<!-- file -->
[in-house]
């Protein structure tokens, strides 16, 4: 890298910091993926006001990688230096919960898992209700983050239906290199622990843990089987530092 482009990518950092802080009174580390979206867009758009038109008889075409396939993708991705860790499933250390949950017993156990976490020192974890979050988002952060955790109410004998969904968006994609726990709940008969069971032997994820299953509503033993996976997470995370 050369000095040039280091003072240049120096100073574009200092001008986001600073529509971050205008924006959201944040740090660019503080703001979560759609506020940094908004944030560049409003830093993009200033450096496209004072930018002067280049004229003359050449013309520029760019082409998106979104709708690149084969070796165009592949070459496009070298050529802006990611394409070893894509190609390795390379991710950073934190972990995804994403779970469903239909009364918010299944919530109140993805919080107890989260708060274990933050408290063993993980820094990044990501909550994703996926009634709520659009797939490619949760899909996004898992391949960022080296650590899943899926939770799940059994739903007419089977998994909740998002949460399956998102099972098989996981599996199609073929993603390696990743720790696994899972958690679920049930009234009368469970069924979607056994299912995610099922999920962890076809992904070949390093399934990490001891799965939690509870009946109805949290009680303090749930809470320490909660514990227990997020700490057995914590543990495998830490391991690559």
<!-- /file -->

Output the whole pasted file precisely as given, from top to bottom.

[in-house]
């Protein structure tokens, strides 16, 4: 890298910091993926006001990688230096919960898992209700983050239906290199622990843990089987530092 482009990518950092802080009174580390979206867009758009038109008889075409396939993708991705860790499933250390949950017993156990976490020192974890979050988002952060955790109410004998969904968006994609726990709940008969069971032997994820299953509503033993996976997470995370 050369000095040039280091003072240049120096100073574009200092001008986001600073529509971050205008924006959201944040740090660019503080703001979560759609506020940094908004944030560049409003830093993009200033450096496209004072930018002067280049004229003359050449013309520029760019082409998106979104709708690149084969070796165009592949070459496009070298050529802006990611394409070893894509190609390795390379991710950073934190972990995804994403779970469903239909009364918010299944919530109140993805919080107890989260708060274990933050408290063993993980820094990044990501909550994703996926009634709520659009797939490619949760899909996004898992391949960022080296650590899943899926939770799940059994739903007419089977998994909740998002949460399956998102099972098989996981599996199609073929993603390696990743720790696994899972958690679920049930009234009368469970069924979607056994299912995610099922999920962890076809992904070949390093399934990490001891799965939690509870009946109805949290009680303090749930809470320490909660514990227990997020700490057995914590543990495998830490391991690559």